In March 2008, following unrest in Tibet, Fiji expressed its support for China's actions in dealing with rioting in Lhasa.[19] Shortly thereafter, police in Fiji arrested seventeen people who were protesting in support of Tibet outside China's embassy in Suva. Those arrested were "mainly women who had gathered peacefully", according to a Radio New Zealand International correspondent, and included human rights activist Shamima Ali.[20]

A May 2008 article in the Sydney Morning Herald stated that "China's aid to Fiji has skyrocketed since the coup in December 2006", from €650,000 to over €100,000,000. The author of the article commented: "Just as Australia and other Western donors are trying to squeeze [Fiji's] rebel Government, China has dramatically stepped up its aid, effectively dissipating any pressure Western donors might have been generating." The author suggested that China did not wish to risk antagonising Fiji and thus unwittingly push the Bainimarama government towards seeking aid from Taiwan: "China clearly finds itself boxed into a corner. On the one hand, Western states are asking it to help isolate the new dictatorship in Fiji. On the other, China faces the risk of losing a Fiji starved of funds to its renegade province, Taiwan."[21]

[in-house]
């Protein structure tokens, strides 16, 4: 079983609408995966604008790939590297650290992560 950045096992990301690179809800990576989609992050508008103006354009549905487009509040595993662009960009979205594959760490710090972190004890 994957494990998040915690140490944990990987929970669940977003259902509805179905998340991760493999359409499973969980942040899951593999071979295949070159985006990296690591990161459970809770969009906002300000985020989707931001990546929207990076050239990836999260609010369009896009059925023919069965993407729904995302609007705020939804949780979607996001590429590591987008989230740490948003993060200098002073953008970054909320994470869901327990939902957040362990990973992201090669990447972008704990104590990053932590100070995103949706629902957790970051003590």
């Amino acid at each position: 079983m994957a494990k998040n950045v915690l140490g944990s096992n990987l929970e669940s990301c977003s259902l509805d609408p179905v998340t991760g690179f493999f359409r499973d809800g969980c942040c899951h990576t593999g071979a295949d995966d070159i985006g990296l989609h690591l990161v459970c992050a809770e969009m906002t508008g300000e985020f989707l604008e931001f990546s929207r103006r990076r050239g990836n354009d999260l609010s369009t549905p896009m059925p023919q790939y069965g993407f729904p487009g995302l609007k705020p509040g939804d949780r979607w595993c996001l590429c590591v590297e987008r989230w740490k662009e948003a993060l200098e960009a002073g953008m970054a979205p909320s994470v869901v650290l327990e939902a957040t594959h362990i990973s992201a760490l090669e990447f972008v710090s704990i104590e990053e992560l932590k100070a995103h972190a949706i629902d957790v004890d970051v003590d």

In August 2008, while on a visit to China, Commodore Bainimarama spoke of the "very close and cordial relations that our two countries share in our trade, cultural and sporting linkages", and added:

"Fiji will not forget that when other countries were quick to condemn us following the events of 1987, 2000 and 2006, China and other friends in Asia demonstrated a more understanding and sensitive approach to events in Fiji. The Government of the People’s Republic of China expressed confidence in our ability to resolve our problems in our way, without undue pressure of interference."[22]

In February 2009, at a time when Fiji was facing pressure from the Pacific Islands Forum over its apparent lack of progress towards a restoration of democracy, Chinese Vice-President Xi Jinping paid a state visit to Fiji and met Prime Minister Bainimarama.[23] On that occasion, Xi stated that he wished to "further enhance [Sino-Fiji] exchanges and cooperation in such fields as culture, education, public health and tourism". Xinhua reported that, during Xi's visit, China and Fiji had "signed a number of cooperative deals" by which China would provide Fiji with "economic and technical assistance".[1] China committed itself to increasing its imports from Fiji. Bainimarama, for his part, re-affirmed his country's recognition of the One China policy, and, as reported by Fiji Village, "thanked the Chinese government for fully recognizing Fiji's sovereignty and adopting a policy of non-interference in its domestic affairs".[24]